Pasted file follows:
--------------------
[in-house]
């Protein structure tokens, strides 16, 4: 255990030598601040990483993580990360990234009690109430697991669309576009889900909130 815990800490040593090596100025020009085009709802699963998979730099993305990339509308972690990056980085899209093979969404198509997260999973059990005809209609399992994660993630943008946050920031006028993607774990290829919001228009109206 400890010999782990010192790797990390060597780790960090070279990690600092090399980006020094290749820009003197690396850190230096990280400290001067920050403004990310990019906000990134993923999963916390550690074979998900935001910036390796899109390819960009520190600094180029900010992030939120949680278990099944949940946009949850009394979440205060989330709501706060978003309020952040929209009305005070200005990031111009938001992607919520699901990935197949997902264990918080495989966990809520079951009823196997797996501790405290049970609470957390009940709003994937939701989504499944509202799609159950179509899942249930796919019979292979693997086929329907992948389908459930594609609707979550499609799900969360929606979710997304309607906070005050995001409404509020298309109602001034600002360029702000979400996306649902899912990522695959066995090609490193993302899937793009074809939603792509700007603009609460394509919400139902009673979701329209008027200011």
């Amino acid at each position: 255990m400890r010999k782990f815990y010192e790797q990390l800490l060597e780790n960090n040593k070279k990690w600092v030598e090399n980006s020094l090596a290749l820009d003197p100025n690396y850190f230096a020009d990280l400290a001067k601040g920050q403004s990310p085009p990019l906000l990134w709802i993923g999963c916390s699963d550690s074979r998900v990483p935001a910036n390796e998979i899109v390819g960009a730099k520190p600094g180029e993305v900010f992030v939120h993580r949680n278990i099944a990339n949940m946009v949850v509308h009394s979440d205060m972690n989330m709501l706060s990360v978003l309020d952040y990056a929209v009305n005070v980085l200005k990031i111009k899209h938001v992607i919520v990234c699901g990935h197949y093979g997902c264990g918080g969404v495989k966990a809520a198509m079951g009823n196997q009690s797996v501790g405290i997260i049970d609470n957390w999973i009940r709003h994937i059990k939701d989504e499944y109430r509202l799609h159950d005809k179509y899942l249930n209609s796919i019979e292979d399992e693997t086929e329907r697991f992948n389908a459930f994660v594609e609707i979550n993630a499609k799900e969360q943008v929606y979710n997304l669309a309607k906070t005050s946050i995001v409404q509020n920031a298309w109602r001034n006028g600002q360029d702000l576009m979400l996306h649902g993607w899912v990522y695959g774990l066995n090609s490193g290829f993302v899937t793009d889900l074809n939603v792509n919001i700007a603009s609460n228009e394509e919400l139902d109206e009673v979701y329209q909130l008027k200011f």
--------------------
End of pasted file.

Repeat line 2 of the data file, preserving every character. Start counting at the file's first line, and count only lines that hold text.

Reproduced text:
């Protein structure tokens, strides 16, 4: 255990030598601040990483993580990360990234009690109430697991669309576009889900909130 815990800490040593090596100025020009085009709802699963998979730099993305990339509308972690990056980085899209093979969404198509997260999973059990005809209609399992994660993630943008946050920031006028993607774990290829919001228009109206 400890010999782990010192790797990390060597780790960090070279990690600092090399980006020094290749820009003197690396850190230096990280400290001067920050403004990310990019906000990134993923999963916390550690074979998900935001910036390796899109390819960009520190600094180029900010992030939120949680278990099944949940946009949850009394979440205060989330709501706060978003309020952040929209009305005070200005990031111009938001992607919520699901990935197949997902264990918080495989966990809520079951009823196997797996501790405290049970609470957390009940709003994937939701989504499944509202799609159950179509899942249930796919019979292979693997086929329907992948389908459930594609609707979550499609799900969360929606979710997304309607906070005050995001409404509020298309109602001034600002360029702000979400996306649902899912990522695959066995090609490193993302899937793009074809939603792509700007603009609460394509919400139902009673979701329209008027200011």